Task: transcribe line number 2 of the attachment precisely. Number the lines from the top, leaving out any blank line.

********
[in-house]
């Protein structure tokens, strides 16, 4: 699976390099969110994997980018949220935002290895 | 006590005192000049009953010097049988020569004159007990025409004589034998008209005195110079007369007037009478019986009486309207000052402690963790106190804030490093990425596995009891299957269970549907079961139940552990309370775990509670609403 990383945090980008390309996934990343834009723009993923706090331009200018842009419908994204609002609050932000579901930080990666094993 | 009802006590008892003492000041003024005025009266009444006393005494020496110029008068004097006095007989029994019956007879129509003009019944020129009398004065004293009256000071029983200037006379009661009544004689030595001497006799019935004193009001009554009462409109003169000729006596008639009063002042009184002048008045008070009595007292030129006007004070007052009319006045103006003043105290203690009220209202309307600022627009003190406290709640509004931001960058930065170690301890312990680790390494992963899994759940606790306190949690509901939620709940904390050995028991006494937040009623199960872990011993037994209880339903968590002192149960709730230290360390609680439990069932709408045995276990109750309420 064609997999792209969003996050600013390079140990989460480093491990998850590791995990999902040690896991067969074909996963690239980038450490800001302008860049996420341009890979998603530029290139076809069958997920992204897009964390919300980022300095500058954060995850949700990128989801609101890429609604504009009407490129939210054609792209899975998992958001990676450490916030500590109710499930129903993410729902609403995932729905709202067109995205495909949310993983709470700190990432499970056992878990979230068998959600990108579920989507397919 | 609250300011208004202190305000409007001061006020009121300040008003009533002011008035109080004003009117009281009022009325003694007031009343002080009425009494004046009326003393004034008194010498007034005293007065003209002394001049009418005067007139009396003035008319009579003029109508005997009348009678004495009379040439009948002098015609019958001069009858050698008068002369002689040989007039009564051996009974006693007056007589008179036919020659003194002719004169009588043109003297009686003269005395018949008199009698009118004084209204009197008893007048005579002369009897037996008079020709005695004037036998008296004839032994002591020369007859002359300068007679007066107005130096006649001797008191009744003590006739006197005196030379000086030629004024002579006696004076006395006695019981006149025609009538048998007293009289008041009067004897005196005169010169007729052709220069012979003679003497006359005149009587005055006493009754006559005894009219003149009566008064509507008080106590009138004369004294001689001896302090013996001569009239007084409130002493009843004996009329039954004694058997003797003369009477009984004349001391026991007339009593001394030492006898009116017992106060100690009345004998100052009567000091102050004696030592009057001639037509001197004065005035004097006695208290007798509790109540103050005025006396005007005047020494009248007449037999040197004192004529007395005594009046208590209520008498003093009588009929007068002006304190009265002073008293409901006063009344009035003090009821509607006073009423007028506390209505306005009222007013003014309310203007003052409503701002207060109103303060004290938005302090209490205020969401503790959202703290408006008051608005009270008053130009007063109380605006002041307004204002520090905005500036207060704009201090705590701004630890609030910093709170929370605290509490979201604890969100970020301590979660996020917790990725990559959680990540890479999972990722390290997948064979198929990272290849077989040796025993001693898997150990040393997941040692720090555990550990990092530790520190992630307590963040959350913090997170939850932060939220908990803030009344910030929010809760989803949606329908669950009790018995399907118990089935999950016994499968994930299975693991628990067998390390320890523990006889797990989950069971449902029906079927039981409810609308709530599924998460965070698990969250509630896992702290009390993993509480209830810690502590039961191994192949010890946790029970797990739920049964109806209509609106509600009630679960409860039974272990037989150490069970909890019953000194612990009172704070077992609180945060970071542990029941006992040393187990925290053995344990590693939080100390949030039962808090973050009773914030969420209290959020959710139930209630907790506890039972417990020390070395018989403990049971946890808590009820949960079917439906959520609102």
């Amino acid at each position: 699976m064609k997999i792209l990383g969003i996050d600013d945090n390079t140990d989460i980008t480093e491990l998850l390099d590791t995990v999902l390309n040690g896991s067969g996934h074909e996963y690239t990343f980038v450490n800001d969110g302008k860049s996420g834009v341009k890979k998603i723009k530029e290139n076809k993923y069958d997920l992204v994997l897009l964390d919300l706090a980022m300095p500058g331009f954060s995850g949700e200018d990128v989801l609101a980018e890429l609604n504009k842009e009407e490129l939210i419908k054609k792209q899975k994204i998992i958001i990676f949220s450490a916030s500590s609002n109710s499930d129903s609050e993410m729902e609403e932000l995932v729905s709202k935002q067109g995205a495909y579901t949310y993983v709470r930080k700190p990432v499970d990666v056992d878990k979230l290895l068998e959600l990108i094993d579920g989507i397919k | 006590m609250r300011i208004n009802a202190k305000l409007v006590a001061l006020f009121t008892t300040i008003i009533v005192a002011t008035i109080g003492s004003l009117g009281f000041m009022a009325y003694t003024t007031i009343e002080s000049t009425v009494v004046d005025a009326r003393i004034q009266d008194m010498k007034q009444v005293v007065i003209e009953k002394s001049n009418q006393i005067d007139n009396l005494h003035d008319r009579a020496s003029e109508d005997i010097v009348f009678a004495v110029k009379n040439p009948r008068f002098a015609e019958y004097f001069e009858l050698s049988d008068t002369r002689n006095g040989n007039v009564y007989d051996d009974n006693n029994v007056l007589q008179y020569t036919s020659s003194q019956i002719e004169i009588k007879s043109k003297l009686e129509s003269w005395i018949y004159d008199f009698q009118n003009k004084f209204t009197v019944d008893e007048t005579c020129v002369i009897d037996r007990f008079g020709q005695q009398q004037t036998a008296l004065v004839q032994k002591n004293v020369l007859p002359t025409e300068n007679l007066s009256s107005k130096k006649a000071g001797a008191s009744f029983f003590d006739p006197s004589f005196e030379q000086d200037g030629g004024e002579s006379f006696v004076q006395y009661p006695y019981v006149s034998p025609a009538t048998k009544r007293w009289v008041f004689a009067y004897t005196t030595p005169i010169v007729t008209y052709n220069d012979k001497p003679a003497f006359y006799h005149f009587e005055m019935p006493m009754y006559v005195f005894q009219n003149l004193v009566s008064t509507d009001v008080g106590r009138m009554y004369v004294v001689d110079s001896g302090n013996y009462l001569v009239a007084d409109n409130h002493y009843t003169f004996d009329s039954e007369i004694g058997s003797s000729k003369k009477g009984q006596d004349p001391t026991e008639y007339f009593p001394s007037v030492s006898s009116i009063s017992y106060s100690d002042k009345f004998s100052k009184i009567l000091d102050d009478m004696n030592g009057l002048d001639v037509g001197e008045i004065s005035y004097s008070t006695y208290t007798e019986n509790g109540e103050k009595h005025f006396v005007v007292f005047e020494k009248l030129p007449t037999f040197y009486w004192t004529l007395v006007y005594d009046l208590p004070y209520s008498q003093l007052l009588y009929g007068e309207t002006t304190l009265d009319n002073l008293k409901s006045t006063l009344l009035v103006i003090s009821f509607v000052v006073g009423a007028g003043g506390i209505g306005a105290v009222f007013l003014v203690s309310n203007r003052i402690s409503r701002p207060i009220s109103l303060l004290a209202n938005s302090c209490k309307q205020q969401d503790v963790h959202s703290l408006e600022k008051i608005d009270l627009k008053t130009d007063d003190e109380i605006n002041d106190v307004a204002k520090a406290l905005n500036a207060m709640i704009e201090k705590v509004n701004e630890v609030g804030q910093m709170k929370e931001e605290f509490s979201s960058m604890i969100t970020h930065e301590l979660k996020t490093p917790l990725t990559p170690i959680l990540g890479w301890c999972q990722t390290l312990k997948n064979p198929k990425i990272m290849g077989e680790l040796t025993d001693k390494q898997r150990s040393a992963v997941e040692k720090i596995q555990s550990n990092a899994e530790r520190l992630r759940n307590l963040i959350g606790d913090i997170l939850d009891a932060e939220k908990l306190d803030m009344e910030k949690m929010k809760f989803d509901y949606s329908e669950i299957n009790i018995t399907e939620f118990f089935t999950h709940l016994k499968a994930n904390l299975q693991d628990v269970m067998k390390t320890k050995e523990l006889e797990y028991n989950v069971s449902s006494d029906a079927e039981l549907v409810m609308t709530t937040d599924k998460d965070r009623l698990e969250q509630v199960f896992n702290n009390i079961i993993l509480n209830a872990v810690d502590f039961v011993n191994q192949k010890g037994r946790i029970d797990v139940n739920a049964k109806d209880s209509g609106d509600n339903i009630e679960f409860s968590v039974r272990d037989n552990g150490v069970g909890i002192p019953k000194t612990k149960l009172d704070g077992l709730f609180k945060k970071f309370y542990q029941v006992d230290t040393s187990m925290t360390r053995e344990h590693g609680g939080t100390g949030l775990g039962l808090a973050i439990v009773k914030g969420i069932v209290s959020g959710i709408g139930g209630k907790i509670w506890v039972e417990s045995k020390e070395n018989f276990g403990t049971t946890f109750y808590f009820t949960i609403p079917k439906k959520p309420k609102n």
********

């Protein structure tokens, strides 16, 4: 699976390099969110994997980018949220935002290895 | 006590005192000049009953010097049988020569004159007990025409004589034998008209005195110079007369007037009478019986009486309207000052402690963790106190804030490093990425596995009891299957269970549907079961139940552990309370775990509670609403 990383945090980008390309996934990343834009723009993923706090331009200018842009419908994204609002609050932000579901930080990666094993 | 009802006590008892003492000041003024005025009266009444006393005494020496110029008068004097006095007989029994019956007879129509003009019944020129009398004065004293009256000071029983200037006379009661009544004689030595001497006799019935004193009001009554009462409109003169000729006596008639009063002042009184002048008045008070009595007292030129006007004070007052009319006045103006003043105290203690009220209202309307600022627009003190406290709640509004931001960058930065170690301890312990680790390494992963899994759940606790306190949690509901939620709940904390050995028991006494937040009623199960872990011993037994209880339903968590002192149960709730230290360390609680439990069932709408045995276990109750309420 064609997999792209969003996050600013390079140990989460480093491990998850590791995990999902040690896991067969074909996963690239980038450490800001302008860049996420341009890979998603530029290139076809069958997920992204897009964390919300980022300095500058954060995850949700990128989801609101890429609604504009009407490129939210054609792209899975998992958001990676450490916030500590109710499930129903993410729902609403995932729905709202067109995205495909949310993983709470700190990432499970056992878990979230068998959600990108579920989507397919 | 609250300011208004202190305000409007001061006020009121300040008003009533002011008035109080004003009117009281009022009325003694007031009343002080009425009494004046009326003393004034008194010498007034005293007065003209002394001049009418005067007139009396003035008319009579003029109508005997009348009678004495009379040439009948002098015609019958001069009858050698008068002369002689040989007039009564051996009974006693007056007589008179036919020659003194002719004169009588043109003297009686003269005395018949008199009698009118004084209204009197008893007048005579002369009897037996008079020709005695004037036998008296004839032994002591020369007859002359300068007679007066107005130096006649001797008191009744003590006739006197005196030379000086030629004024002579006696004076006395006695019981006149025609009538048998007293009289008041009067004897005196005169010169007729052709220069012979003679003497006359005149009587005055006493009754006559005894009219003149009566008064509507008080106590009138004369004294001689001896302090013996001569009239007084409130002493009843004996009329039954004694058997003797003369009477009984004349001391026991007339009593001394030492006898009116017992106060100690009345004998100052009567000091102050004696030592009057001639037509001197004065005035004097006695208290007798509790109540103050005025006396005007005047020494009248007449037999040197004192004529007395005594009046208590209520008498003093009588009929007068002006304190009265002073008293409901006063009344009035003090009821509607006073009423007028506390209505306005009222007013003014309310203007003052409503701002207060109103303060004290938005302090209490205020969401503790959202703290408006008051608005009270008053130009007063109380605006002041307004204002520090905005500036207060704009201090705590701004630890609030910093709170929370605290509490979201604890969100970020301590979660996020917790990725990559959680990540890479999972990722390290997948064979198929990272290849077989040796025993001693898997150990040393997941040692720090555990550990990092530790520190992630307590963040959350913090997170939850932060939220908990803030009344910030929010809760989803949606329908669950009790018995399907118990089935999950016994499968994930299975693991628990067998390390320890523990006889797990989950069971449902029906079927039981409810609308709530599924998460965070698990969250509630896992702290009390993993509480209830810690502590039961191994192949010890946790029970797990739920049964109806209509609106509600009630679960409860039974272990037989150490069970909890019953000194612990009172704070077992609180945060970071542990029941006992040393187990925290053995344990590693939080100390949030039962808090973050009773914030969420209290959020959710139930209630907790506890039972417990020390070395018989403990049971946890808590009820949960079917439906959520609102």